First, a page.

Each week Ross Rubin contributes Switched On, a column about the future of technology, multimedia, and digital entertainment:
I've already grown to like the name, but mostly negative reaction has greeted Nintendo's offical moniker for the console formerly code-named Revolution. "Wii" is certainly Nintendo's highest-concept name ever for a console. Apart from a fair amount of mispronunciation that Nintendo concedes the system will receive, though (I heard someone ask today if it's called "W2," and nothing says "fun" like an IRS form), the literal name of this game is not the figurative one.
A year ago, I commented on the Big Three console companies' efforts to court the casual gamer. Microsoft, for example, continues to tout initiatives such as Xbox Live Arcade as a way of bringing new (or maybe old) gamers into the fold. Microsoft cites the high conversion rates for the addictive Geometry Wars: Retro Evolved – a frenetic cross between Asteroids and Robotron -- as evidence that casual gaming has a home on the testosterone-siphoned Xbox 360.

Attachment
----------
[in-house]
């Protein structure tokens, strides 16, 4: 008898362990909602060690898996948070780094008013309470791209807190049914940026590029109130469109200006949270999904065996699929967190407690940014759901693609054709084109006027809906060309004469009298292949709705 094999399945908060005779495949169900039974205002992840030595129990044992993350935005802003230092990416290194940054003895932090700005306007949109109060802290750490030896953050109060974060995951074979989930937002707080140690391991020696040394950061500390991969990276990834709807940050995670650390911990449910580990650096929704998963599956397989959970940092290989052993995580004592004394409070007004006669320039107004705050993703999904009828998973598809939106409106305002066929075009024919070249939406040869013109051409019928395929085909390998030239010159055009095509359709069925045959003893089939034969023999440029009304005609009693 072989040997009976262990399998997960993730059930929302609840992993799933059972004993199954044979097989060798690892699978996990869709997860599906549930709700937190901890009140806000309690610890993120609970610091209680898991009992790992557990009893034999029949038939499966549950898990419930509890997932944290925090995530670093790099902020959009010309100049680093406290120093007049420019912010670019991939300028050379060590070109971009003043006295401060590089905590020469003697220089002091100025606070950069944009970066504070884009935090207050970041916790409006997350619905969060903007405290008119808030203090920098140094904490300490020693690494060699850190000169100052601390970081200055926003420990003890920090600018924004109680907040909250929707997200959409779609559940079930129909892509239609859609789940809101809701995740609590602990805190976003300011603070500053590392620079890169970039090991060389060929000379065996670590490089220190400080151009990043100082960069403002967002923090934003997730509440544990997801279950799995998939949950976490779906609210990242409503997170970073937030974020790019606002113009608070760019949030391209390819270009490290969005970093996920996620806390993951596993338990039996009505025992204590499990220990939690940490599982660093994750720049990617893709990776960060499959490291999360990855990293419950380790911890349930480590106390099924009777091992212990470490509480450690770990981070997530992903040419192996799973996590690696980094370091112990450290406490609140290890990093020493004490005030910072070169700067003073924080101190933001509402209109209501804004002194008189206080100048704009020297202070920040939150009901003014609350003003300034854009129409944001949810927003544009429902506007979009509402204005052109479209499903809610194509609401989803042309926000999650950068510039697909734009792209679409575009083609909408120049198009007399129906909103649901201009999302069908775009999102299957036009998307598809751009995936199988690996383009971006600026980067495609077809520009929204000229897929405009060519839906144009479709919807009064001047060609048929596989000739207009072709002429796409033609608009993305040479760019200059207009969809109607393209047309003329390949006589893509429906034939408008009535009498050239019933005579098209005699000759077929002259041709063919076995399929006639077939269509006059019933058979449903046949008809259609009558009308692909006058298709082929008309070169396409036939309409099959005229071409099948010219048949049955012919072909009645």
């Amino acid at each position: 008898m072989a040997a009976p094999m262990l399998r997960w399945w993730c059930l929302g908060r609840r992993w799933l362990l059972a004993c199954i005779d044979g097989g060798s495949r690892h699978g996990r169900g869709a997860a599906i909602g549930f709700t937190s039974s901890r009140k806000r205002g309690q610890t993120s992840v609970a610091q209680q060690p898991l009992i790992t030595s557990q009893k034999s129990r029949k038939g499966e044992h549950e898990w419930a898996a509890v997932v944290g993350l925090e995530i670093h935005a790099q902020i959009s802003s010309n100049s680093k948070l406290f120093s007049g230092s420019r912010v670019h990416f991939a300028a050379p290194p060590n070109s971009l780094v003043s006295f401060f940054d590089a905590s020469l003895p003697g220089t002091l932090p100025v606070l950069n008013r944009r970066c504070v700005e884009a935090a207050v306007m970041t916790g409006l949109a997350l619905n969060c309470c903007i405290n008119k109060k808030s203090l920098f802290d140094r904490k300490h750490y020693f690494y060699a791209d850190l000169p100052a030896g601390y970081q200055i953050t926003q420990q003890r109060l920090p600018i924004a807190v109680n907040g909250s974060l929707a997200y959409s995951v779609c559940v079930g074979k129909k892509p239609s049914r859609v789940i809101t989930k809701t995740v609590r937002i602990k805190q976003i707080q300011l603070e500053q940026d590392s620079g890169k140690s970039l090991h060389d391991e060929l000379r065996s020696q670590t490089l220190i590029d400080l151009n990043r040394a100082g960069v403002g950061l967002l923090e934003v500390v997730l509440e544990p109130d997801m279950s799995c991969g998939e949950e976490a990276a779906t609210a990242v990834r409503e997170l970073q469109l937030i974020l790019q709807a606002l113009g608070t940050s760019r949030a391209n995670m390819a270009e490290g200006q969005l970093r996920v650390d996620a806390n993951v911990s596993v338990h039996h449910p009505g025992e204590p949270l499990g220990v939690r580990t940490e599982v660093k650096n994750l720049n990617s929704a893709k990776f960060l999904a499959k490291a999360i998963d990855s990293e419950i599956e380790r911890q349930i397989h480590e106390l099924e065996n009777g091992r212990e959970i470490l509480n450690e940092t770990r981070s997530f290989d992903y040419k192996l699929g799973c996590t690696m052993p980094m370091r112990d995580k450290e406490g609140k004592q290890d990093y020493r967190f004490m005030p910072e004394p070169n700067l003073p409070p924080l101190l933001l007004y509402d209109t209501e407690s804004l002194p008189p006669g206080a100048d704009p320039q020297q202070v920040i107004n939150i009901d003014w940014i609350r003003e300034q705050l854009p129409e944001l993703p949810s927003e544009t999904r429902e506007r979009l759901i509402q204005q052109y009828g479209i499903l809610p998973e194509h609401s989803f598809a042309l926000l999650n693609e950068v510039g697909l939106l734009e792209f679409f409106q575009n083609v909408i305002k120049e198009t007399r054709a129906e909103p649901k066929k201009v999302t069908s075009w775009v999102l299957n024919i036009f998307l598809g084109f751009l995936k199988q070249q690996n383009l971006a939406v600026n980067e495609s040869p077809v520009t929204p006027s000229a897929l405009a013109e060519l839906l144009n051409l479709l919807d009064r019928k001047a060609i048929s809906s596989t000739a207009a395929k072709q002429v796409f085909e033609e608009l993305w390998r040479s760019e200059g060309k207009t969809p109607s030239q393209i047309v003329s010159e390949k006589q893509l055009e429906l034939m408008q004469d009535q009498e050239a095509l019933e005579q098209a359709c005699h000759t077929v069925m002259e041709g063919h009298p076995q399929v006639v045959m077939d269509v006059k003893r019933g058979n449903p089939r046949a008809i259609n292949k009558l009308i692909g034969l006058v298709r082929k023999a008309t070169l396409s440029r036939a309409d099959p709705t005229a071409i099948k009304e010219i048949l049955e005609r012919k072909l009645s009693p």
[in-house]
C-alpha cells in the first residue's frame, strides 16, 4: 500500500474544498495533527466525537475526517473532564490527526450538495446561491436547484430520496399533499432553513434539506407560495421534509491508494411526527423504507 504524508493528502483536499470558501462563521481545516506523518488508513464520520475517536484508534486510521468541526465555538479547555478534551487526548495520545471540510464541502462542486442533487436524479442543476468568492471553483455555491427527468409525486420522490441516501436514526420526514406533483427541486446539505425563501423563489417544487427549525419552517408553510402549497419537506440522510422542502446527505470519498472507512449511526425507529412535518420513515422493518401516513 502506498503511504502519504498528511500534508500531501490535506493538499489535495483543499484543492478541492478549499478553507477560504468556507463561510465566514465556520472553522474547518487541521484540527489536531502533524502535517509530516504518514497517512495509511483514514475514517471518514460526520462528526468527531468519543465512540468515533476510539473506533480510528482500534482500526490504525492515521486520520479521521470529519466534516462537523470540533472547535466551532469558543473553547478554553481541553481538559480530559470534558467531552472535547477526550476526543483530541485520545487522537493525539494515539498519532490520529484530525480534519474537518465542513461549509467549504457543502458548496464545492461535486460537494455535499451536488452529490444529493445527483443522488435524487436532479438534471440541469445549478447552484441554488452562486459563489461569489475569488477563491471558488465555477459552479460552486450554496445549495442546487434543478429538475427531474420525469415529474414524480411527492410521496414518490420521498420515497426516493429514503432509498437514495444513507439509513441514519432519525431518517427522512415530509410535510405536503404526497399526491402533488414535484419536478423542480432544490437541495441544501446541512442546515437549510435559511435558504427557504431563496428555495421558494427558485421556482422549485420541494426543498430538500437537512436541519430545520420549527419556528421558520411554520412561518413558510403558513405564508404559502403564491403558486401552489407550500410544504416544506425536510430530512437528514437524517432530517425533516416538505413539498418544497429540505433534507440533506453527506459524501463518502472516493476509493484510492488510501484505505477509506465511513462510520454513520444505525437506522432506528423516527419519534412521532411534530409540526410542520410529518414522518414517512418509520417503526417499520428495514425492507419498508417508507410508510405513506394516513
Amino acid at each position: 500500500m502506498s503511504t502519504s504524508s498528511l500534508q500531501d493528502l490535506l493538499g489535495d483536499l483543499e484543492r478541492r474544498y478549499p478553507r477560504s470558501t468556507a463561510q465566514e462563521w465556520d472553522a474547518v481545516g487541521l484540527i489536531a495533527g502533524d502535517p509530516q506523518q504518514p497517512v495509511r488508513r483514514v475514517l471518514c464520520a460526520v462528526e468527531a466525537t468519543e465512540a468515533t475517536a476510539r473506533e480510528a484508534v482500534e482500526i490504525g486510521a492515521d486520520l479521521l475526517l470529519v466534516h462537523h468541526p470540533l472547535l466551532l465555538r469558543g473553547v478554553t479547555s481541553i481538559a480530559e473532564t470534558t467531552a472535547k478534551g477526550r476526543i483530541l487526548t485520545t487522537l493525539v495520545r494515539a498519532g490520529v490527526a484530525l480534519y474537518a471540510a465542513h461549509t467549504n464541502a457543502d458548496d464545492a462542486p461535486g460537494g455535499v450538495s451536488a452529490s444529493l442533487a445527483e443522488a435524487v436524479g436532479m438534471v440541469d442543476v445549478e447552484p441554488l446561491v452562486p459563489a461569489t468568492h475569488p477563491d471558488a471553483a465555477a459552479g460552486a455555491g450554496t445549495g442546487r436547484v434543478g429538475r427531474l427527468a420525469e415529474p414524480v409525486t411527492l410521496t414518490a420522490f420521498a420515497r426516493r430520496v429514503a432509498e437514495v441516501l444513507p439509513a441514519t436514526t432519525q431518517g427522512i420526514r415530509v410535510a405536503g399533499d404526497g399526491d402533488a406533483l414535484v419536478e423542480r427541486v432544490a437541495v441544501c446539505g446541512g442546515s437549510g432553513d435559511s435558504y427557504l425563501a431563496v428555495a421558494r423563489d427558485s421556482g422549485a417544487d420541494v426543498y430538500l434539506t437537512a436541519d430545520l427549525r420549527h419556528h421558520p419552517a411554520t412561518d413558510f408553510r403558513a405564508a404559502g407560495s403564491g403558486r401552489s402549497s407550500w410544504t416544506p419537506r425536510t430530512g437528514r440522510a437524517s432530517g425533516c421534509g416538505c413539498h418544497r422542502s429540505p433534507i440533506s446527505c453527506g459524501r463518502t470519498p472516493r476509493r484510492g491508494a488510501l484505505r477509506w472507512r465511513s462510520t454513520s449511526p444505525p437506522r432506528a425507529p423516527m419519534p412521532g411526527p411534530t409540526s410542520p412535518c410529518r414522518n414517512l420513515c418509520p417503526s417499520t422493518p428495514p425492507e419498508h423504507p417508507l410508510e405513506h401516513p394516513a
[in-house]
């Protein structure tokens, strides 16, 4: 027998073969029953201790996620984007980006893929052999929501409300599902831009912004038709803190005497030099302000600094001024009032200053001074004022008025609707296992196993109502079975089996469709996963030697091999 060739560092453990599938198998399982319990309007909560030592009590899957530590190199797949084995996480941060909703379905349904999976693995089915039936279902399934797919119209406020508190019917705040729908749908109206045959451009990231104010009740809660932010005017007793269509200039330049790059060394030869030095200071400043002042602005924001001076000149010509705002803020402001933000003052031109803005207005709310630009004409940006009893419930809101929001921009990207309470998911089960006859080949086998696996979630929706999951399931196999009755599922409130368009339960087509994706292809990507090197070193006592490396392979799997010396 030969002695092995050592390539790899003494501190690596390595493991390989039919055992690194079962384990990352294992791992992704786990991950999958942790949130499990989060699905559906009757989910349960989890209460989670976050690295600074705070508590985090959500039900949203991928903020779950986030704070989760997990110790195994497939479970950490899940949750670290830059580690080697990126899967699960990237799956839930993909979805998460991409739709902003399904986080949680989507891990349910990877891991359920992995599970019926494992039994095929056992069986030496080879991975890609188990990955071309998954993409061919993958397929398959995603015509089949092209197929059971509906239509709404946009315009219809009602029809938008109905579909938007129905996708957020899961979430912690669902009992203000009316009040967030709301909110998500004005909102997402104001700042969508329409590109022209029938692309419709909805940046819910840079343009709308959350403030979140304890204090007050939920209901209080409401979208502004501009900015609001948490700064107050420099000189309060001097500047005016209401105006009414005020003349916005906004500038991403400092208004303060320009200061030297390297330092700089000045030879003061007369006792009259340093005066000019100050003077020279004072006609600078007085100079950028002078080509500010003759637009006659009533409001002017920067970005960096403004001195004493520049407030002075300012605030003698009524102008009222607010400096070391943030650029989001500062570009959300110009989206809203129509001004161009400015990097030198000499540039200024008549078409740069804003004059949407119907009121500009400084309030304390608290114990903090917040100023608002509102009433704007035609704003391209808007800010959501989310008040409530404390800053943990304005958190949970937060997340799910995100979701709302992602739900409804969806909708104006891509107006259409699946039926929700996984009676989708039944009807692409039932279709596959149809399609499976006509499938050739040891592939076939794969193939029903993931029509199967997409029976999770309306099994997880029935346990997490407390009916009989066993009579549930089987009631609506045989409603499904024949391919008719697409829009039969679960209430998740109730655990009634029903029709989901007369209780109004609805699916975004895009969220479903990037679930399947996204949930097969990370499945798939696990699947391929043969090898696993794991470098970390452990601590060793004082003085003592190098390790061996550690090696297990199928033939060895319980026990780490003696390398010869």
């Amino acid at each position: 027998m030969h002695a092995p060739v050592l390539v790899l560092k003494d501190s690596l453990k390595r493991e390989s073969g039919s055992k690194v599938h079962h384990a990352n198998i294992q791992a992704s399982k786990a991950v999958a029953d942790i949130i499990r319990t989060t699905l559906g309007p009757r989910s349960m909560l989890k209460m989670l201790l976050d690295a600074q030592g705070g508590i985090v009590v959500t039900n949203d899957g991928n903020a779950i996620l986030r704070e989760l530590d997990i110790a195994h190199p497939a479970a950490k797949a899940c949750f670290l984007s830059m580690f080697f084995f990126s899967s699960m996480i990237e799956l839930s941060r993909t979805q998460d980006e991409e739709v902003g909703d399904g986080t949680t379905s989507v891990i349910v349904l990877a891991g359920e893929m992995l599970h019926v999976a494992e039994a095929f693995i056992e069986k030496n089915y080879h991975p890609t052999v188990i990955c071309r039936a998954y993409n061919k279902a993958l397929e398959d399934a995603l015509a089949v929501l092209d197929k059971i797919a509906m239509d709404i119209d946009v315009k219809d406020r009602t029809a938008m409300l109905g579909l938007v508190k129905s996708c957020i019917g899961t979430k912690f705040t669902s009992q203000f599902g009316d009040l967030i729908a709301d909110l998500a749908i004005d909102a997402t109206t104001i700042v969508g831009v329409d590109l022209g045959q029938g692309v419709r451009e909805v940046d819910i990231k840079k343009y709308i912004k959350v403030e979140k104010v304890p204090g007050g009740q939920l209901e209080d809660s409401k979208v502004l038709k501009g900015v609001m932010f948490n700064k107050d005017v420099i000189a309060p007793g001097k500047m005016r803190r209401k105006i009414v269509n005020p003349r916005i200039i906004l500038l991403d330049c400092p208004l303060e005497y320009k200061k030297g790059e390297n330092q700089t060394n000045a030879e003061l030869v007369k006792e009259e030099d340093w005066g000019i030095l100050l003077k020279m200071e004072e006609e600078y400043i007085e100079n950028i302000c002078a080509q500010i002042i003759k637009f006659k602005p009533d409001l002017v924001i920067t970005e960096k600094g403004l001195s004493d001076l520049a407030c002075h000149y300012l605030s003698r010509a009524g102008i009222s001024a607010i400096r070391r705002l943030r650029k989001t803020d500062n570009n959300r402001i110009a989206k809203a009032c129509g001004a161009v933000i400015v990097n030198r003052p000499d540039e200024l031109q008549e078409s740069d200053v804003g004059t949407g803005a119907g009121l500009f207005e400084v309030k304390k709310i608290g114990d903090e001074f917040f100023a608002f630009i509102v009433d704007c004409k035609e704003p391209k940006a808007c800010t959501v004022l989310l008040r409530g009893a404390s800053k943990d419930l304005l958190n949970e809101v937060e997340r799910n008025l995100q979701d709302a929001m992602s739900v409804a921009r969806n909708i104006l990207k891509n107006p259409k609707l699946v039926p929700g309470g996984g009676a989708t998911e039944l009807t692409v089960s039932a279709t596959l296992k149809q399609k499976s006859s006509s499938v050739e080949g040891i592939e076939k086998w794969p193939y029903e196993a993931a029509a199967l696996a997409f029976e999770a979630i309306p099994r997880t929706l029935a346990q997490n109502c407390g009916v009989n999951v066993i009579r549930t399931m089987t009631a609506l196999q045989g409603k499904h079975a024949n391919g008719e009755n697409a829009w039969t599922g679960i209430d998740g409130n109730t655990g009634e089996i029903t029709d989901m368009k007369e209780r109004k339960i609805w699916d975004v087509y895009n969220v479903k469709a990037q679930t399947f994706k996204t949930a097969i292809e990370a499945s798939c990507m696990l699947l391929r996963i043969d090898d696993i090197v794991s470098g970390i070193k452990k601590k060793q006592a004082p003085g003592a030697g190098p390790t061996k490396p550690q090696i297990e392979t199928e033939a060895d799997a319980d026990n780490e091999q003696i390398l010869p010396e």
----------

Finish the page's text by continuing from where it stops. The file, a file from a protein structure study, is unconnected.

However, while Microsoft touts the high adoption rate of Xbox Live as evidence that the Xbox 360 is bringing in new family members playng casual games, it concedes that such games are attracting other family members after its high-powered retail software has opened the front door for the 360. On the other hand, while it may not be expanding the gamer audience, Xbox Live's easily, if slowly available, game demo downloads embody the mixture of quick pickup and advanced graphics I advocated a year ago, and the company's commitment to work with independent developers announced yesterday will be a shot in the arm for this genre-worn industry.
Nintendo has been hammering home that Wii's name is consistent with its "virtual console" backward compatibility and controller design that will broaden its appeal beyond the core console fanboy. After all, "GameCube," while uninspiring, could not have been more descriptive, and that didn't help Nintendo escape a distant third place in the home console market even with a lower priced offering.